This page started on 01/03/01 and last updated 01/03/01

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Where do I start?

I have several things to decide. I have to decide which modules to build. How to physically construct the modules. How to interconnect the modules.

The model

Simplified video digitizer block diagram.

From the block diagram it looks like I need a video input module, a RAM module, a control logic module and a processor module.

I could start with any one of these modules. However with the recent discussion of programmable logic on the TCRobots list server , I decided that is where I should start. I need to decide what programmable logic I want to use, how to mount the parts, how it will fit with other modules and how I will connect it to other modules.

Physical format

I have decided that I will have a "standard panel" for the board format. I will use the Radio Shack perf boards as my standard. (Radio Shack #276-147) I want to have a "full size" panel and a "half size" panel. This is the same concept they use with the xxx bus. Their card deck allows you to plug in a half size card, two half size cards or a full size card. I'm not planning on a card deck, my boards will lay flat on a plastic plate. A half size panel will be a full size board cut down the middle.

A Radio Shack perf board.
Half, full, third size panels.

I was going to use the existing mounting holes as purchased. But it looked like it would be messy to get the holes to line up so I could mount either a half size board or a full size board. Then Ron pointed out that I could drill my own holes that will line up for either size board. So I will do that.

Another thing I need to standardize is the power connection to the board. It's not real critical, it just needs to get power. I've decided that I will supply power through a dedicated power connector. At the moment I am planning to put it at the top of the board.

Now how do I make interconnections that are easy to connect and reusable? I figure I have two basic types of connections to make. Individual connections and grouped connections. Examples individual connections would be chip select, reset, count, etc. Examples of grouped connections would be data bus, address bus, I/O ports, etc.

So what size do I make my grouped connections? I could make them 2, 4, 6, 8, 16, 24... Different sizes would have their benfits and faults. 8 bits would be good for a data bus. 16 bits would be good for an address bus. Various types of devices may prefer either 2 bits or 4 bits. After lots of thought I decided I should group them as 8 bits per connection. This allows quick connection of anything requiring 8 bits. I can simply use two 8-bit connectors to do the 16-bit address busses. I decided that a standard 10-pin (2x5) dual row header for the 8 bit block. That way I can use a 10 connector ribbon cable to make the connection. I haven't decided what to do with the extra 2 pins.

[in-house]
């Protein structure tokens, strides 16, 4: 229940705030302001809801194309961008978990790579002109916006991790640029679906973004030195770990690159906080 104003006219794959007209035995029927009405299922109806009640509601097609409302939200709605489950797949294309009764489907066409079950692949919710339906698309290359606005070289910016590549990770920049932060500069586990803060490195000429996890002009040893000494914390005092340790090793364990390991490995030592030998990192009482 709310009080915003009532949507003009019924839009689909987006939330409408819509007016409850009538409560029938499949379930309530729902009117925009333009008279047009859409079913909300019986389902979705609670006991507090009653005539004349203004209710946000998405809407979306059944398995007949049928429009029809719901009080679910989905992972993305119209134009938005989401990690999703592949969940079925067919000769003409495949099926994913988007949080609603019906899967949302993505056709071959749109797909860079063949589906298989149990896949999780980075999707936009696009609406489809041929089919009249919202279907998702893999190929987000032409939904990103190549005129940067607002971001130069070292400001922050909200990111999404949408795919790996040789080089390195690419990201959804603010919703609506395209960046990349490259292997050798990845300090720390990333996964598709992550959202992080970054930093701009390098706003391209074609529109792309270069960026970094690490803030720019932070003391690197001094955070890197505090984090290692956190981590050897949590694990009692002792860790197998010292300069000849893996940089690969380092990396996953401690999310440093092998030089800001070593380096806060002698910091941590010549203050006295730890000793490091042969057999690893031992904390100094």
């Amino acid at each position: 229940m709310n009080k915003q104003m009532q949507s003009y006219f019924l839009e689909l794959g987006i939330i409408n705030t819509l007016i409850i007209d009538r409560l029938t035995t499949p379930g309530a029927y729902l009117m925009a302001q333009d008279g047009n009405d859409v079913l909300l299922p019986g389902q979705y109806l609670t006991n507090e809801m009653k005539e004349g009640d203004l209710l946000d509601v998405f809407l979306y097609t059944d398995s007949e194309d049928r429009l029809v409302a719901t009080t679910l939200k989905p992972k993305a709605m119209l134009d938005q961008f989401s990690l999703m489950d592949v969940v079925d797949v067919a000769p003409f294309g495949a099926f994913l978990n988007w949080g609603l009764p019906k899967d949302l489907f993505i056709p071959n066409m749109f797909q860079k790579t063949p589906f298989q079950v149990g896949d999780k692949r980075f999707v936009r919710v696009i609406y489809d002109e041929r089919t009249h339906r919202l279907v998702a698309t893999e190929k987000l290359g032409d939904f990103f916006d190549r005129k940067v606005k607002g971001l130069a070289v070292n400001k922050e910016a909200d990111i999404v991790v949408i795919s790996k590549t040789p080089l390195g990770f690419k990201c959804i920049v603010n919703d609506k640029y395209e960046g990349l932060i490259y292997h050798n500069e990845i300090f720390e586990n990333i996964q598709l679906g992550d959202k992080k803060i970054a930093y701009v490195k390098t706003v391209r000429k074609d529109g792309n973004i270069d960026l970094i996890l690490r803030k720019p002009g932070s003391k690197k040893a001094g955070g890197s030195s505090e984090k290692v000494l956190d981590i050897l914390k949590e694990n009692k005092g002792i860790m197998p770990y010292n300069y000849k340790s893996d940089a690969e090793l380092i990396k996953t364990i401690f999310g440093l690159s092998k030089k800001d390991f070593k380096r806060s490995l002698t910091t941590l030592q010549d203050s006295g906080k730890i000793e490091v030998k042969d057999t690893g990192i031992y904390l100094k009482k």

So what about signals requiring fewer than 8 bits? Their are a couple of ways to handle this. First is to use single wires to make the connections. These would be individual wires with a female socket on each end. As long as they are end/edge stackable then I can use any standard .1" spacing pin type connector. The other option is to use AMP MTx connectors. These plug into the 10-pin headers and accept individual wires. These can then be routed to any destination pin that is required.

[Picture of connection techniques]
Connection options.

The programmable logic

I gave some thought to what programmable logic part I wanted to use. I have used the Xilinx XC9536-44PC CPLD on my first digitzer. Dan and Bryan from TCRobots group are using the Xilinx XC9572-84PC and XC95108-84PC CPLDs. I decided the 84-pin part made more sense for a reusable module than a 44-pin part did. But I also have some Field Programmable Gate Arrays (FPGAs) that I removed from some surplus boards. I have a Xilinx XC3064 FPGA. It has approximately 4 times as many gates and 6 times as many flip-flops as does the XC95108 CPLD. The 3000 series are not programmable with the free WebPack that Xilinx recently released. But I have the $95 starter package that will do the 3000 and 4000 series up to 8000 gates. So I think I will go with the XC3064 FPGA.

The XC3064 has 70 usable I/O pins. So if I use them in groups of 8 I have 8 connectors plus 6 left over. I will have to check to see which I/Os are special purpose, like global clocks, and reserve them as my extra pins.

I also need some support for the FPGA. I already mentioned the power connector for the board. The FPGA has 3 configuration bits. I will add a DIP switch for this. The FPGAs are RAM based and get loaded each time the power is applied so I need to add an 8-pin socket for a serial configuration EEPROM. I will also add a 6-pin connector for doing J-TAG programming. This allows you to download directly to the FPGA during development. I can program the configuration EEPROM when I am satisfied with the logic design.

So the FPGA module will look something like this:

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